ISSN (Print) - 0012-9976 | ISSN (Online) - 2349-8846

Articles By Sujit Kumar

Bringing ‘Identity’ Back In Reviving Nativism in Contemporary Jharkhand

The Jharkhand statehood movement was anchored in the “Jharkhandi” identity acquiring different dimensions over a period of 65 years. However, with the state formation in 2000, the identity question was relocated mostly to the civil society from the political space. But, at least since 2019, Hemant Soren has reintroduced the Jharkhandi identity back in the political discourse of Jharkhand by demanding a separate Sarna religion for Adivasis, 1932 land records as the basis of domicile and reservation in state jobs beyond “accepted” limits. A possible implication of this move is the consolidation of the Moolvasi (Adivasi and Sadan) votes for the Jharkhand Mukti Morcha.

Muzzling Artistic Liberty and Protesting Anti-conversion Bill in Jharkhand

Adivasi culture is fluid in nature, with the scope for imitation of other cultures and a significant inclination towards its own socio-religious practices. The common tropes of this culture and identity are more of a political construct and are used as a potent tool to unite against external forces. These constructs are analysed in light of the response by civil society, the government, and Adivasi communities to the book The Adivasi Will Not Dance: Stories by Hansda Sowvendra Shekhar.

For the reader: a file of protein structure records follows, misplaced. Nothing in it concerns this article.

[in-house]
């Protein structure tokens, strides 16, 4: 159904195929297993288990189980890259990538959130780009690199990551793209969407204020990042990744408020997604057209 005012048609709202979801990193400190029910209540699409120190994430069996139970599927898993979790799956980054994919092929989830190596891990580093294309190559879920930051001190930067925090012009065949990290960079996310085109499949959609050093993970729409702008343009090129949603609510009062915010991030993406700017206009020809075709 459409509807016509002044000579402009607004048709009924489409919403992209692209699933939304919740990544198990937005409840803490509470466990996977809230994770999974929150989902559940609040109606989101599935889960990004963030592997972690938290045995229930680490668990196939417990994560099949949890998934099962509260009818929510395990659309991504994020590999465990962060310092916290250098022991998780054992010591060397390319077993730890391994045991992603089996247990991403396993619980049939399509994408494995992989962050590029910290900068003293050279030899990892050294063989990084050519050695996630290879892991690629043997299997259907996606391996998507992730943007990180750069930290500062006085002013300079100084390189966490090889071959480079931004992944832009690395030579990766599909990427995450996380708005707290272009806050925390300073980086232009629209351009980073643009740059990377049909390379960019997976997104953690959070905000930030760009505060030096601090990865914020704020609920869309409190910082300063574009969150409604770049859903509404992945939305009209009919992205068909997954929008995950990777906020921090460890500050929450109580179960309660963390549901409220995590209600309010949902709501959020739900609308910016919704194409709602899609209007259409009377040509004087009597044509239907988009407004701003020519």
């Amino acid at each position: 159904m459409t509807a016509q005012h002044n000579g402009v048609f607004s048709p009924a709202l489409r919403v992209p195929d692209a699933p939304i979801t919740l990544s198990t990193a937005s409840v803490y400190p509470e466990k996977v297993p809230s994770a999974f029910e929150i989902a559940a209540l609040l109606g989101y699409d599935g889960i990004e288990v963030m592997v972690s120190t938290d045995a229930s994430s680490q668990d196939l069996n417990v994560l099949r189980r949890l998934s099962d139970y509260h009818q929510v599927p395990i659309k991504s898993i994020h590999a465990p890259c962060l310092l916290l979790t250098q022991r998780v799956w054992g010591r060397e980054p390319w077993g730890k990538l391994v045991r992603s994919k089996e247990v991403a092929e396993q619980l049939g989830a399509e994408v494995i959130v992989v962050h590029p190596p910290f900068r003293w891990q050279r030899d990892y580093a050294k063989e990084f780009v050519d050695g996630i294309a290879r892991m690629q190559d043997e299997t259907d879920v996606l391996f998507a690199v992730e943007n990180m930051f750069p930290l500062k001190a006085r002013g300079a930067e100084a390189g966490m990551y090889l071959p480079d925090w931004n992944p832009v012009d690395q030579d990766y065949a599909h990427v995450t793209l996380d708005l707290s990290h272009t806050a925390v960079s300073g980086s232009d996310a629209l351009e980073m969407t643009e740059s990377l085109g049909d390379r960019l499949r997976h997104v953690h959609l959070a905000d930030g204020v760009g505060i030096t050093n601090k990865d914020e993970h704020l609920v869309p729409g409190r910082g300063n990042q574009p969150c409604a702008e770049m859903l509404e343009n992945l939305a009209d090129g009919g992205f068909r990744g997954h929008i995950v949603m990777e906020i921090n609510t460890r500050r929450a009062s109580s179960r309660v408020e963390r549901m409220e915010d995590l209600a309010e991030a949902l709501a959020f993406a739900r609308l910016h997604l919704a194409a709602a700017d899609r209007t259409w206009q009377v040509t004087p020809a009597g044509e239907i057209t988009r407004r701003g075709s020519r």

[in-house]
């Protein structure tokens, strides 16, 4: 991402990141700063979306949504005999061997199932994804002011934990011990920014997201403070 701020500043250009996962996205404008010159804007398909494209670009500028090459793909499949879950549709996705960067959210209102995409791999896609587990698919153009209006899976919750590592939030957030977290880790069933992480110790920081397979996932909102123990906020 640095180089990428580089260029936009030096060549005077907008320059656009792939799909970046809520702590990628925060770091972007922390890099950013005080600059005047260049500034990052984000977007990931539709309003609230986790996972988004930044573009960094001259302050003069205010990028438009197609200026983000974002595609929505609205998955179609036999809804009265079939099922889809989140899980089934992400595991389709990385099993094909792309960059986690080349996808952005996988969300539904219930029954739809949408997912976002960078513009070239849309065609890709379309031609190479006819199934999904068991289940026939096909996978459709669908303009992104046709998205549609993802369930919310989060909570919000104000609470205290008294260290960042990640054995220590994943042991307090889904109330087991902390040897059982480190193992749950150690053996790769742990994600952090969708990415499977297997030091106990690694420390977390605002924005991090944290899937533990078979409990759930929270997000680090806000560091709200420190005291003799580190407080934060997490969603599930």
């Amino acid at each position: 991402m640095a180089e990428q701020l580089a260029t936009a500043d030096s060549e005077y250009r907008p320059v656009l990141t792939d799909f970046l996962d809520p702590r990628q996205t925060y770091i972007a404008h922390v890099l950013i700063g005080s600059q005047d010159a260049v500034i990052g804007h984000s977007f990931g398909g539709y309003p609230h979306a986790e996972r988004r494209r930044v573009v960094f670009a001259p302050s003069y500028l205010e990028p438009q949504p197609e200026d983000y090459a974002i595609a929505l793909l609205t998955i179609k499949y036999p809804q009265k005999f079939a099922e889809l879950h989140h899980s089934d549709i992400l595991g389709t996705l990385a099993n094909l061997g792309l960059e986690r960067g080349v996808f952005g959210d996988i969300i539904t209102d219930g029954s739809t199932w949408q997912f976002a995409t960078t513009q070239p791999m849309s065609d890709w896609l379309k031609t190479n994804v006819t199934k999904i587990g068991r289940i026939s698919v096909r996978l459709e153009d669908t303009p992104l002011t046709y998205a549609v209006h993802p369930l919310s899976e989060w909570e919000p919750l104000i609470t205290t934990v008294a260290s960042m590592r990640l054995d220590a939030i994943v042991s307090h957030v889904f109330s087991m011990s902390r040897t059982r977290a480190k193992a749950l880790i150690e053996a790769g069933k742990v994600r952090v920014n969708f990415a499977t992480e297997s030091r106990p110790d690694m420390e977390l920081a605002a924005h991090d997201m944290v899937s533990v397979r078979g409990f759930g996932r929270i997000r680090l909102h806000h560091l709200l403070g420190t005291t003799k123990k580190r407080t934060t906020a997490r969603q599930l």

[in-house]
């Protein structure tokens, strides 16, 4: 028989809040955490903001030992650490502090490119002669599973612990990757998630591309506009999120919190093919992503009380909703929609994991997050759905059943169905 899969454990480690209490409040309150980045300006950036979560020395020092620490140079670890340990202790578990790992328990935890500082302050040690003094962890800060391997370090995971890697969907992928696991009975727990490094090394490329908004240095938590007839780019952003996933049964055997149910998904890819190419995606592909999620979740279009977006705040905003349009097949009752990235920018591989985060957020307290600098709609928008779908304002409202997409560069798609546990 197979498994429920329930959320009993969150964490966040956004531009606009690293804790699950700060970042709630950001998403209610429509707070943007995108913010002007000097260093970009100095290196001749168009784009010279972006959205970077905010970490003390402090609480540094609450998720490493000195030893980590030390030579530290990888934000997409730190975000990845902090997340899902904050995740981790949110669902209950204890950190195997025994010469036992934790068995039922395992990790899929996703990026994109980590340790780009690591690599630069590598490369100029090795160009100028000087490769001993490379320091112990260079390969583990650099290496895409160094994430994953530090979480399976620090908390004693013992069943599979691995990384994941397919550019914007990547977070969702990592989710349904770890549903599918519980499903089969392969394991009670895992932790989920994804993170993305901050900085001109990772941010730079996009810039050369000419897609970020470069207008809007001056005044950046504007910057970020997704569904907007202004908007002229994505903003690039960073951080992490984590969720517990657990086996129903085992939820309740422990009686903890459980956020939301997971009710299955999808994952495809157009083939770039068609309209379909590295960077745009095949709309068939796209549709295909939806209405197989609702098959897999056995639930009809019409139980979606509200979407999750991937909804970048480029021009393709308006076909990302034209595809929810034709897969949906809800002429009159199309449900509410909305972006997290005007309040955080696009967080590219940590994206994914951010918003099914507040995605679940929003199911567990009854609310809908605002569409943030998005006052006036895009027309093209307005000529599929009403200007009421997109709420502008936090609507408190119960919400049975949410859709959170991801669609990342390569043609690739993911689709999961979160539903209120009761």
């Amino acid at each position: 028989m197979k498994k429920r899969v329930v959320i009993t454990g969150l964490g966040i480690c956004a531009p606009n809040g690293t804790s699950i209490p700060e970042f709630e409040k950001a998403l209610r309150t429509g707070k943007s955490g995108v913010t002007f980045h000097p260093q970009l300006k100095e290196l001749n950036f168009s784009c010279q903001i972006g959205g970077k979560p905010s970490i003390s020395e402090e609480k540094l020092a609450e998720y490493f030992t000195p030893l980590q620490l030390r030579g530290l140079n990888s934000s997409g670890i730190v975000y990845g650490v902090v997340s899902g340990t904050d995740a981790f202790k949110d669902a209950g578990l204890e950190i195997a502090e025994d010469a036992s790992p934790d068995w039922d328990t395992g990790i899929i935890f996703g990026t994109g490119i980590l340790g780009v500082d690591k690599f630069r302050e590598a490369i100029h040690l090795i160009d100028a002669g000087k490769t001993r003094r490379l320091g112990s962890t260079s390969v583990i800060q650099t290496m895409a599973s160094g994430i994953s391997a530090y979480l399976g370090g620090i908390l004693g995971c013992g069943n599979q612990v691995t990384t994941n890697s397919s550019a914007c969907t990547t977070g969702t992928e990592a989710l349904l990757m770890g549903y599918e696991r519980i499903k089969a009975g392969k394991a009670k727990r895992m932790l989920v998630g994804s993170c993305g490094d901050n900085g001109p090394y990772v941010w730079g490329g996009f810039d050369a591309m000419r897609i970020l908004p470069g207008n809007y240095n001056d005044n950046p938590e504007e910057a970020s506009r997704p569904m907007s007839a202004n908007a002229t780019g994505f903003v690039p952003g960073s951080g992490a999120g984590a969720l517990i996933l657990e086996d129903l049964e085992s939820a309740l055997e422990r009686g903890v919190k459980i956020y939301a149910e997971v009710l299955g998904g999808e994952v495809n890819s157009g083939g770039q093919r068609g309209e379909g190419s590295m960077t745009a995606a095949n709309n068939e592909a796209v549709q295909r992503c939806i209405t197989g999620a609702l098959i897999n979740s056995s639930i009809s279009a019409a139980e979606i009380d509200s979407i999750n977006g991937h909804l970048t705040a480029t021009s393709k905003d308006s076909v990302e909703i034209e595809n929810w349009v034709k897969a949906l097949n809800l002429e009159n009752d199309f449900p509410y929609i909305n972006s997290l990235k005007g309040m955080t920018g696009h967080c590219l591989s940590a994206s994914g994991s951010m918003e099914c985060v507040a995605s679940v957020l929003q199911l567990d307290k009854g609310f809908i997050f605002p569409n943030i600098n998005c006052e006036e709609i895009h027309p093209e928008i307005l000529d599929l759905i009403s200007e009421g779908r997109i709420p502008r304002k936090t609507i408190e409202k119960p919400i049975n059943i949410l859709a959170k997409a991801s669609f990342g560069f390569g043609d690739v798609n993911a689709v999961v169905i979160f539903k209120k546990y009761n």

Changing Equations of Jharkhand Adivasi Politics

An analysis of the Jharkhand assembly elections held in 2014 helps us understand the discourse of Adivasi politics in the state and throws light on the assertions about the receding space for Adivasi politics and the declining significance of regional parties. Examining the verdict in 28 assembly constituencies reserved for Scheduled Tribes, this article argues that rather than losing their ground, Jharkhand-based parties have succeeded in consolidating their position in tribal-dominated areas.